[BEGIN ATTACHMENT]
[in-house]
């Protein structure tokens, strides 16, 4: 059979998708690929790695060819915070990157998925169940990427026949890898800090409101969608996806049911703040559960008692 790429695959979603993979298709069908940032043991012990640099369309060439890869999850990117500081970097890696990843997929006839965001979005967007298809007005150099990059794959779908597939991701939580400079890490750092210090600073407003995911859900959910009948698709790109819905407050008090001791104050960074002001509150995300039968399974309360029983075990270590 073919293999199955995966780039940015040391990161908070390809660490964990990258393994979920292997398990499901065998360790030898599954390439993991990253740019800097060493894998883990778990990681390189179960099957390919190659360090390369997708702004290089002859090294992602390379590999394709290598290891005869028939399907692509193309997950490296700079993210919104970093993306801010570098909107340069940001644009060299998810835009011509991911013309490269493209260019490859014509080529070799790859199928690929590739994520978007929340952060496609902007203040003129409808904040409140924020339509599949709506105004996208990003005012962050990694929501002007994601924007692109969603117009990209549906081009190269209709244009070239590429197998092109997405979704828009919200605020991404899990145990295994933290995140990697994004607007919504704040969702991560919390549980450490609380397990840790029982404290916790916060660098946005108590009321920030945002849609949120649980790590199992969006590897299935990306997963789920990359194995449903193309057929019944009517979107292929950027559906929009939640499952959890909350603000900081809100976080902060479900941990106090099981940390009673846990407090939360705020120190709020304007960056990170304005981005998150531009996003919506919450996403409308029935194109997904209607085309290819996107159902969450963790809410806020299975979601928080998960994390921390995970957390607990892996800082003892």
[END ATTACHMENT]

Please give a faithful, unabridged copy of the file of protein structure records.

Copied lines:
[in-house]
């Protein structure tokens, strides 16, 4: 059979998708690929790695060819915070990157998925169940990427026949890898800090409101969608996806049911703040559960008692 790429695959979603993979298709069908940032043991012990640099369309060439890869999850990117500081970097890696990843997929006839965001979005967007298809007005150099990059794959779908597939991701939580400079890490750092210090600073407003995911859900959910009948698709790109819905407050008090001791104050960074002001509150995300039968399974309360029983075990270590 073919293999199955995966780039940015040391990161908070390809660490964990990258393994979920292997398990499901065998360790030898599954390439993991990253740019800097060493894998883990778990990681390189179960099957390919190659360090390369997708702004290089002859090294992602390379590999394709290598290891005869028939399907692509193309997950490296700079993210919104970093993306801010570098909107340069940001644009060299998810835009011509991911013309490269493209260019490859014509080529070799790859199928690929590739994520978007929340952060496609902007203040003129409808904040409140924020339509599949709506105004996208990003005012962050990694929501002007994601924007692109969603117009990209549906081009190269209709244009070239590429197998092109997405979704828009919200605020991404899990145990295994933290995140990697994004607007919504704040969702991560919390549980450490609380397990840790029982404290916790916060660098946005108590009321920030945002849609949120649980790590199992969006590897299935990306997963789920990359194995449903193309057929019944009517979107292929950027559906929009939640499952959890909350603000900081809100976080902060479900941990106090099981940390009673846990407090939360705020120190709020304007960056990170304005981005998150531009996003919506919450996403409308029935194109997904209607085309290819996107159902969450963790809410806020299975979601928080998960994390921390995970957390607990892996800082003892």